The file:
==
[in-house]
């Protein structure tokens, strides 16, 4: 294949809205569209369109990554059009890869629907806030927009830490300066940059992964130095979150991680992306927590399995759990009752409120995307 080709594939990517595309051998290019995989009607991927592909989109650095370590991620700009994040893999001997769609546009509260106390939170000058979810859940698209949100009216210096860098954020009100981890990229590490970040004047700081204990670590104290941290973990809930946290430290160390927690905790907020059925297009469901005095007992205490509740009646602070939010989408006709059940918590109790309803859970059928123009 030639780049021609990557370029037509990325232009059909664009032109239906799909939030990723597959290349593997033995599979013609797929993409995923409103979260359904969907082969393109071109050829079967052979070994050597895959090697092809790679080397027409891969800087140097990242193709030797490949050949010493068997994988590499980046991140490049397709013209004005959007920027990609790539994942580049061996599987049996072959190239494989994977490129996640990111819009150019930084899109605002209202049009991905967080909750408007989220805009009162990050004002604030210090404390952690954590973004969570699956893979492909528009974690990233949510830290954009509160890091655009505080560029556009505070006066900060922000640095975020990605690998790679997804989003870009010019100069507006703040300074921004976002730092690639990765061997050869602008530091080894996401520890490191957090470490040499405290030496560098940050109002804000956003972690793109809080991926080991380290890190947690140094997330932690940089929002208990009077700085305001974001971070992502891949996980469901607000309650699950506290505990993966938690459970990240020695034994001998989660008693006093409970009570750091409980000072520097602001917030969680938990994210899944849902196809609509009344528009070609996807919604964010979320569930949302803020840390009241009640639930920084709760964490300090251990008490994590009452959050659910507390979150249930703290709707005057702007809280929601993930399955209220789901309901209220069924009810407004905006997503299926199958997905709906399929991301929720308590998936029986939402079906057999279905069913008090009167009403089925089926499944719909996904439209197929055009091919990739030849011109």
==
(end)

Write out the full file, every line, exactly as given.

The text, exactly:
[in-house]
């Protein structure tokens, strides 16, 4: 294949809205569209369109990554059009890869629907806030927009830490300066940059992964130095979150991680992306927590399995759990009752409120995307 080709594939990517595309051998290019995989009607991927592909989109650095370590991620700009994040893999001997769609546009509260106390939170000058979810859940698209949100009216210096860098954020009100981890990229590490970040004047700081204990670590104290941290973990809930946290430290160390927690905790907020059925297009469901005095007992205490509740009646602070939010989408006709059940918590109790309803859970059928123009 030639780049021609990557370029037509990325232009059909664009032109239906799909939030990723597959290349593997033995599979013609797929993409995923409103979260359904969907082969393109071109050829079967052979070994050597895959090697092809790679080397027409891969800087140097990242193709030797490949050949010493068997994988590499980046991140490049397709013209004005959007920027990609790539994942580049061996599987049996072959190239494989994977490129996640990111819009150019930084899109605002209202049009991905967080909750408007989220805009009162990050004002604030210090404390952690954590973004969570699956893979492909528009974690990233949510830290954009509160890091655009505080560029556009505070006066900060922000640095975020990605690998790679997804989003870009010019100069507006703040300074921004976002730092690639990765061997050869602008530091080894996401520890490191957090470490040499405290030496560098940050109002804000956003972690793109809080991926080991380290890190947690140094997330932690940089929002208990009077700085305001974001971070992502891949996980469901607000309650699950506290505990993966938690459970990240020695034994001998989660008693006093409970009570750091409980000072520097602001917030969680938990994210899944849902196809609509009344528009070609996807919604964010979320569930949302803020840390009241009640639930920084709760964490300090251990008490994590009452959050659910507390979150249930703290709707005057702007809280929601993930399955209220789901309901209220069924009810407004905006997503299926199958997905709906399929991301929720308590998936029986939402079906057999279905069913008090009167009403089925089926499944719909996904439209197929055009091919990739030849011109």